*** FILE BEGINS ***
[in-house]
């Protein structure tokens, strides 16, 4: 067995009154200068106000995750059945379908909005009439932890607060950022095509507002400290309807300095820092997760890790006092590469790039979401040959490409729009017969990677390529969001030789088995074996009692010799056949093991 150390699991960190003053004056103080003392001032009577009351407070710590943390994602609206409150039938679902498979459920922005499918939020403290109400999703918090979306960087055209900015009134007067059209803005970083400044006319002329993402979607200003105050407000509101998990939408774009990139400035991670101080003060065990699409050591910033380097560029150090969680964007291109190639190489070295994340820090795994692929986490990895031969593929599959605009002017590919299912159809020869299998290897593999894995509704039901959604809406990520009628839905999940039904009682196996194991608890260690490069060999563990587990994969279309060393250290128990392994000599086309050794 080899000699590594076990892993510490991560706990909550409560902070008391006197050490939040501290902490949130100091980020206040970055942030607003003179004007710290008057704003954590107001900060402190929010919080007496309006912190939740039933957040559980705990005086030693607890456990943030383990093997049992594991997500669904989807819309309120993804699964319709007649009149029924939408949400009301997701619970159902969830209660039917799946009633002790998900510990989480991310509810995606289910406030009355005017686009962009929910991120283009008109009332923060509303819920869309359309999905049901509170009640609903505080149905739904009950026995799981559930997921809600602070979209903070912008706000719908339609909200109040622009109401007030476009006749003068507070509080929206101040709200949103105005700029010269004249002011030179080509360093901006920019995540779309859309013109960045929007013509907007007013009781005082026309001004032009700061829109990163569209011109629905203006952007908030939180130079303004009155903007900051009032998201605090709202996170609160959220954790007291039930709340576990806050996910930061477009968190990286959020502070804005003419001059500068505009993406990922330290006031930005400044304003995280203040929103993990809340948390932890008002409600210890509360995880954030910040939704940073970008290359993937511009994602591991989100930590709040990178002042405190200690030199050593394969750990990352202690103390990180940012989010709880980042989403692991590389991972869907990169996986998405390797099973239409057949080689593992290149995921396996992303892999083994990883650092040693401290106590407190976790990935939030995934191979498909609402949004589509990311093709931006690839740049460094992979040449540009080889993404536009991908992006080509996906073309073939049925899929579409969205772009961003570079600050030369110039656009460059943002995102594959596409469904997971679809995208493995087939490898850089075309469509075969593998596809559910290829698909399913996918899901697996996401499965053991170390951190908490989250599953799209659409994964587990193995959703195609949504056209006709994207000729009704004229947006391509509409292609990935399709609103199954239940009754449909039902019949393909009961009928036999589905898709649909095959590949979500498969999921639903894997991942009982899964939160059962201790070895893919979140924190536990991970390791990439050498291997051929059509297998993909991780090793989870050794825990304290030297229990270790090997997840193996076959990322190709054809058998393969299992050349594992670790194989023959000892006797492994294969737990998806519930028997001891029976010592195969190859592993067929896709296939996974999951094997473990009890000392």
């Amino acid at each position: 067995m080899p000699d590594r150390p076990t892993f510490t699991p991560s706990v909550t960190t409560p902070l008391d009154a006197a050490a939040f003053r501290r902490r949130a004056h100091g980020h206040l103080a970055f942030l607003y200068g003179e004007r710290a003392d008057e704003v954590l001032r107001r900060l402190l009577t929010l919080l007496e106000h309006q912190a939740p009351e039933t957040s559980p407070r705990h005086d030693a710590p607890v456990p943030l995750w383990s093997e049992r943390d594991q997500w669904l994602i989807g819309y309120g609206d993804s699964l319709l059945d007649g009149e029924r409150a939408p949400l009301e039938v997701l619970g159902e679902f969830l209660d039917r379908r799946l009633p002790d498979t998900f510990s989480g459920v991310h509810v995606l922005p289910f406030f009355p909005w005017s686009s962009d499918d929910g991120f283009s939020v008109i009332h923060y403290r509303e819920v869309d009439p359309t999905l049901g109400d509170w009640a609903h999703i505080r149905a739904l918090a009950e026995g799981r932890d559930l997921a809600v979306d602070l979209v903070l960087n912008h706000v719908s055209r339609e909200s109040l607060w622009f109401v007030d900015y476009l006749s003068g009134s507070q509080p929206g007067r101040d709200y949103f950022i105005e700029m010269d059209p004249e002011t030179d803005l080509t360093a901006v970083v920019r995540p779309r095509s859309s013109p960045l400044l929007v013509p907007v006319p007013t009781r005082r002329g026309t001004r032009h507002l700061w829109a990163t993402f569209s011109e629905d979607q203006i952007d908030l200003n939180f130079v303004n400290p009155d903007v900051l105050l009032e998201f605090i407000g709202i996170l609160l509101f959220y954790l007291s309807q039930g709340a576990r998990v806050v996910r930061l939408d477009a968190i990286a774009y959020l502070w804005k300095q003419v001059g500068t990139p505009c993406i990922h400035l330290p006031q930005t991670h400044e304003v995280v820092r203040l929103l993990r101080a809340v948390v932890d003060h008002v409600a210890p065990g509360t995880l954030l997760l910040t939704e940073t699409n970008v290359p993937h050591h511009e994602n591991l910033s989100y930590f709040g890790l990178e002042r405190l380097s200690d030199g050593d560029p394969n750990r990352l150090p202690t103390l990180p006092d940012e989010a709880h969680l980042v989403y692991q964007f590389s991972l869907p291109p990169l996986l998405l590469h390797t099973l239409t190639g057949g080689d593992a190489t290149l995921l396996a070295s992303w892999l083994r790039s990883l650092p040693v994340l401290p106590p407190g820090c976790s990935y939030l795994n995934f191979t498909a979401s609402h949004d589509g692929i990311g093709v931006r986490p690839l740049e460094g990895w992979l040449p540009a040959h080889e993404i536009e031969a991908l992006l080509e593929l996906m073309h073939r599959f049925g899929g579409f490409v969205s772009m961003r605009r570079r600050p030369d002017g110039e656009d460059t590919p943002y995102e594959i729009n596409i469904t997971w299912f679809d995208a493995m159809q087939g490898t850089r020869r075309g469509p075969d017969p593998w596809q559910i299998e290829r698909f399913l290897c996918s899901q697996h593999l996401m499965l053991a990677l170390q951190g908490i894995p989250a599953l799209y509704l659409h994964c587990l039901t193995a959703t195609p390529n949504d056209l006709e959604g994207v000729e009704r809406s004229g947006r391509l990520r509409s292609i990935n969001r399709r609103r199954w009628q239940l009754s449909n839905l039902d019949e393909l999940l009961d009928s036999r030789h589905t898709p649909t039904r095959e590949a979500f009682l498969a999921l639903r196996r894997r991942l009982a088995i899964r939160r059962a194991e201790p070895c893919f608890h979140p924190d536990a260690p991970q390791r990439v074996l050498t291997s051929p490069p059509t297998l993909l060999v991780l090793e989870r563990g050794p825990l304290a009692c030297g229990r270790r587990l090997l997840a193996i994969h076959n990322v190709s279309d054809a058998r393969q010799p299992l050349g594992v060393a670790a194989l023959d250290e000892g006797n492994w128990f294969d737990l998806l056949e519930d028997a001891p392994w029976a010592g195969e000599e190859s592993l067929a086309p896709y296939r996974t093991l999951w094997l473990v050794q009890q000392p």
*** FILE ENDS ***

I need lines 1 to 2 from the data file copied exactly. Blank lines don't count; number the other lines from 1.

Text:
[in-house]
């Protein structure tokens, strides 16, 4: 067995009154200068106000995750059945379908909005009439932890607060950022095509507002400290309807300095820092997760890790006092590469790039979401040959490409729009017969990677390529969001030789088995074996009692010799056949093991 150390699991960190003053004056103080003392001032009577009351407070710590943390994602609206409150039938679902498979459920922005499918939020403290109400999703918090979306960087055209900015009134007067059209803005970083400044006319002329993402979607200003105050407000509101998990939408774009990139400035991670101080003060065990699409050591910033380097560029150090969680964007291109190639190489070295994340820090795994692929986490990895031969593929599959605009002017590919299912159809020869299998290897593999894995509704039901959604809406990520009628839905999940039904009682196996194991608890260690490069060999563990587990994969279309060393250290128990392994000599086309050794 080899000699590594076990892993510490991560706990909550409560902070008391006197050490939040501290902490949130100091980020206040970055942030607003003179004007710290008057704003954590107001900060402190929010919080007496309006912190939740039933957040559980705990005086030693607890456990943030383990093997049992594991997500669904989807819309309120993804699964319709007649009149029924939408949400009301997701619970159902969830209660039917799946009633002790998900510990989480991310509810995606289910406030009355005017686009962009929910991120283009008109009332923060509303819920869309359309999905049901509170009640609903505080149905739904009950026995799981559930997921809600602070979209903070912008706000719908339609909200109040622009109401007030476009006749003068507070509080929206101040709200949103105005700029010269004249002011030179080509360093901006920019995540779309859309013109960045929007013509907007007013009781005082026309001004032009700061829109990163569209011109629905203006952007908030939180130079303004009155903007900051009032998201605090709202996170609160959220954790007291039930709340576990806050996910930061477009968190990286959020502070804005003419001059500068505009993406990922330290006031930005400044304003995280203040929103993990809340948390932890008002409600210890509360995880954030910040939704940073970008290359993937511009994602591991989100930590709040990178002042405190200690030199050593394969750990990352202690103390990180940012989010709880980042989403692991590389991972869907990169996986998405390797099973239409057949080689593992290149995921396996992303892999083994990883650092040693401290106590407190976790990935939030995934191979498909609402949004589509990311093709931006690839740049460094992979040449540009080889993404536009991908992006080509996906073309073939049925899929579409969205772009961003570079600050030369110039656009460059943002995102594959596409469904997971679809995208493995087939490898850089075309469509075969593998596809559910290829698909399913996918899901697996996401499965053991170390951190908490989250599953799209659409994964587990193995959703195609949504056209006709994207000729009704004229947006391509509409292609990935399709609103199954239940009754449909039902019949393909009961009928036999589905898709649909095959590949979500498969999921639903894997991942009982899964939160059962201790070895893919979140924190536990991970390791990439050498291997051929059509297998993909991780090793989870050794825990304290030297229990270790090997997840193996076959990322190709054809058998393969299992050349594992670790194989023959000892006797492994294969737990998806519930028997001891029976010592195969190859592993067929896709296939996974999951094997473990009890000392």